A huge jazz nerd and unabashed fan of alternative rock, I joined Anime Instrumentality in December 2010. I tend to get very passionate when it comes to music and try my best to understand how it works. An enormous fan of The Pillows, among my favorite anime composers include Ko Otani and Yoko Kanno. My tastes in anime vary wildly, but I try to be as thoughtful about my viewing as I am about my listening. I play the saxophone.

13 thoughts on “Tamako Market OP Single – Dramatic Market Ride – Review

  • April 1, 2013 at 2:23 am
    Permalink

    The powers of post-production also go a long way towards making untrained (and even trained) voices “acceptable” these days 😛 “Dead-on pitch-accurate” is but a few mouse clicks away!

    Reply
    • April 1, 2013 at 1:31 pm
      Permalink

      @pointblanket
      Pointblanket? More like wetblanket! That’s the most depressing thing I’ve read all day today. Autotune’s a go.

      Reply
    • April 1, 2013 at 5:12 pm
      Permalink

      You’re certainly right, but I like to give artists the benefit of the doubt when it comes to these things. Suzaki’s voice doesn’t sound TOO much like it was pitch-corrected, so I’ll go with that unless there’s substantial evidence to the contrary.

      Reply
  • Pingback: Achieving Instrumentality Through Western Means and Not Anime - Anime Instrumentality Blog

  • April 1, 2013 at 5:16 pm
    Permalink

    I like to think that seiyuu singing hits were more likely in the old days. In fact, many seiyuus have made a healthy living singing in character even after the series has ended. Case in point, the Sakura Taisen series.

    http://youtu.be/m3otetBrSos

    Granted, some are quite… pitchy… but the overall effect isn’t bad :)

    Reply
    • April 4, 2013 at 11:41 am
      Permalink

      It still happens nowadays, but I can’t speak on how often it occurs relative to the “old days.”

      Reply
  • April 1, 2013 at 7:04 pm
    Permalink

    Dead-on pitch-accurate review. I learned a lot more about the song from the review and I must say that I’ve grown complacent with songs that are enjoyable enough. There was a time when I used to frown if an anime didn’t have an opening that would make me want to sing along with, but lately I’m just okay with the OP and ED songs being just good enough.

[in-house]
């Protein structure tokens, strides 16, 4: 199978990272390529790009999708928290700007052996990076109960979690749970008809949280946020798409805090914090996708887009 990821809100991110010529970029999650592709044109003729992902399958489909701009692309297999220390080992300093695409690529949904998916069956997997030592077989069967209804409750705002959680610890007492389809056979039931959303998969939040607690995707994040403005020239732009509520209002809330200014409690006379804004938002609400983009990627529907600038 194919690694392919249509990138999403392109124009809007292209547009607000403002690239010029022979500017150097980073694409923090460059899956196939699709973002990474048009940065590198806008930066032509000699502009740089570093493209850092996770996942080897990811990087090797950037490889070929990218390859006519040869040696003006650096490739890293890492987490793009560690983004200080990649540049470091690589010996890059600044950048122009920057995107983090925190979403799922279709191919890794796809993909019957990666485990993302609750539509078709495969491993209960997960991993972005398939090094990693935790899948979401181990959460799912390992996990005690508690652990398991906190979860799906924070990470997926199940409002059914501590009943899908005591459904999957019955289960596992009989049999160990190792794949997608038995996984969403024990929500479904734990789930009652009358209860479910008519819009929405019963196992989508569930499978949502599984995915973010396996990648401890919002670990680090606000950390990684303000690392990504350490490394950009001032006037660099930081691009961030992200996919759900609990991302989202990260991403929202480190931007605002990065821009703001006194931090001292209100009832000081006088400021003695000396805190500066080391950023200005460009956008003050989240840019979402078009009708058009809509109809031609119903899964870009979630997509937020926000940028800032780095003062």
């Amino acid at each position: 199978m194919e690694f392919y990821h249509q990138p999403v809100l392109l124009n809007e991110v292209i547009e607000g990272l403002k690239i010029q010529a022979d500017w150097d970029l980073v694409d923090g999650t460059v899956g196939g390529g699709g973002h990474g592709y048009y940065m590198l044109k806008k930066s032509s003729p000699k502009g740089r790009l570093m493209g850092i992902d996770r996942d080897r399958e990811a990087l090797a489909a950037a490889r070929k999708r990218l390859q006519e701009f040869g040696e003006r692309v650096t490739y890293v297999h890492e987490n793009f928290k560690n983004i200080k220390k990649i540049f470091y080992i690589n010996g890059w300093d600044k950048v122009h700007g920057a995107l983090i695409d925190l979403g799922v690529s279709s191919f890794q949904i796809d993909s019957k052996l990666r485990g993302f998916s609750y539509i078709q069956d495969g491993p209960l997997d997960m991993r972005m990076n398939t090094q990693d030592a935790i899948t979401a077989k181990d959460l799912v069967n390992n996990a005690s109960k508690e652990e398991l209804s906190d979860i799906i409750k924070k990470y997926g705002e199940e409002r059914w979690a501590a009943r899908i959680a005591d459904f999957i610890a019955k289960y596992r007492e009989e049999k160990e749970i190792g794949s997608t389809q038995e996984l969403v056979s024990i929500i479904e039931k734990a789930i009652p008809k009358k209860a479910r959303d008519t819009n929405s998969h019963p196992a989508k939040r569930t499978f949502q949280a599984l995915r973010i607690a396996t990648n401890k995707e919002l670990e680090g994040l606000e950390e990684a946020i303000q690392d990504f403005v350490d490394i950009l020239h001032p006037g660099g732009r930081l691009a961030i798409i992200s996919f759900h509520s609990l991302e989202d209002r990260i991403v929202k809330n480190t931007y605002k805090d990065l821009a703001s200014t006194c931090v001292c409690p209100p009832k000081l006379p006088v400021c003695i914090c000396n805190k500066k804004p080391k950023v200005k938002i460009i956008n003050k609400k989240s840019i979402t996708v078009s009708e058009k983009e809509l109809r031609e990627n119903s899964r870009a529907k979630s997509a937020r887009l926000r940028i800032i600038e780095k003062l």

Reply
    • April 1, 2013 at 9:59 pm
      Permalink

      It’s this crass commercialization of things that dulls the soul and deadens the senses. Standards drop as profits rise.

      Reply
  • April 1, 2013 at 8:56 pm
    Permalink

    This review is okay, I just wished you focused on the music more, though there’s really not that much to say about it (I love the upbeat drums at least).

    I do agree that the bar is set pretty low… no, actually very, very low for seiyuu tracks and what passes as singing. These people are voice actors; they know it, everybody knows it, so they have to get in character and try to ham up the performance. Recipe for disaster, I agree, but it’s during these times I think that the actual singing should not be brought into attention.

    But you were dead-on with her pitch range problems. That last line in the chorus is so horribly done, I think it was intentional. I beg to differ with the emotional part, since I personally think her delivery throughout the song is amazing, especially during the pre-chorus:

    Pyon tto tatteta yo
    Zutto matteta no?
    Surechigau sono egao